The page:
SAN FRANCISCO (Reuters) - Dell Inc., the world’s second-largest personal computer maker, said on Thursday an internal audit found evidence of misconduct, accounting errors and deficiencies in its financial controls, sending its shares lower.
Dell, already facing federal and regulatory probes of its accounts and reeling from several disappointing quarters, said its audit committee was working with management and independent auditors to determine whether to restate past results.
The accounting review meant Dell would not file its annual report with securities regulators by the April 3 due date, or by an extension date of April 18, the company added.
In its statement, Dell did not give details of the misconduct or of its other findings. A spokesman was not immediately available for comment.
“We still don’t know the extent of the misconduct,” said Sunil Reddy, senior portfolio manager at Fifth Third Asset Management, which oversees about $21 billion in assets, including Dell shares.
“This news creates uncertainty, but more important are the operational metrics, which need to change in the right direction,” Reddy said. “That’s going to take some time.”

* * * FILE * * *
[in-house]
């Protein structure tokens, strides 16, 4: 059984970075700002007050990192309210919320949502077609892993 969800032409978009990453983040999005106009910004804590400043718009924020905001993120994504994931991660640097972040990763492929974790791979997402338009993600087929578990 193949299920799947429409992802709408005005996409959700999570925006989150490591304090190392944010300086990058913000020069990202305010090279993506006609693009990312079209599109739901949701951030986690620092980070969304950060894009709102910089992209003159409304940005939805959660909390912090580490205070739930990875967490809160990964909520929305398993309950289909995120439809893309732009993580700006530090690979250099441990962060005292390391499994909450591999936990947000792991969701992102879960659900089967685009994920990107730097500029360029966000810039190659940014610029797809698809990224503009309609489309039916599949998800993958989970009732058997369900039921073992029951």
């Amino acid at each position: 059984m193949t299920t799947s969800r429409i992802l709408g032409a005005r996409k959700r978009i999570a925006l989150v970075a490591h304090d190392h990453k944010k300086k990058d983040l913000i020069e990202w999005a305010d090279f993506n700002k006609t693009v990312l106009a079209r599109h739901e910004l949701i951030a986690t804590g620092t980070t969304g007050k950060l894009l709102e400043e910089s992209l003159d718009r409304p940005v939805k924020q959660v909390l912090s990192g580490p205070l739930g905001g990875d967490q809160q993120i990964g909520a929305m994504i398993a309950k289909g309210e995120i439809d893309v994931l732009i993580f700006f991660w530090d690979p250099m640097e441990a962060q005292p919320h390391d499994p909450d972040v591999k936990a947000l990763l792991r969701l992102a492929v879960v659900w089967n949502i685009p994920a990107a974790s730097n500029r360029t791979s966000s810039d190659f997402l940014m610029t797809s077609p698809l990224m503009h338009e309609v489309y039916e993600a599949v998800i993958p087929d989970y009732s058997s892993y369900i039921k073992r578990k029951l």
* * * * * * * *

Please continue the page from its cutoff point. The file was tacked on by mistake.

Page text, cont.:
Dell will also review to see whether the control deficiencies “constitute a material weakness” in its internal control over financial reporting.
Dell announced last August that it had been investigating its accounting for a year. Later in 2006, the company said the U.S. Securities and Exchange Commission and U.S. federal prosecutors were investigating its past accounting.
Founder Michael Dell in January retook the helm of the company from Kevin Rollins, who left after the investigations were disclosed and a series of lower-than-forecast financial results. Also last year, the company lost the No. 1 PC market share ranking to rival Hewlett-Packard Co.
The company in December replaced former Chief Financial Officer James Schneider with former American Airlines chief Donald Carty. Dell, 42, has also made a series of changes to his senior management team, including the appointment of former Motorola Inc. executive Ron Garriques to oversee a new global consumer unit.
The stock fell 6.6 percent to $21.85 in after-hours trading following the announcement, though it recovered slightly and was last down 2.7 percent at $22.75.
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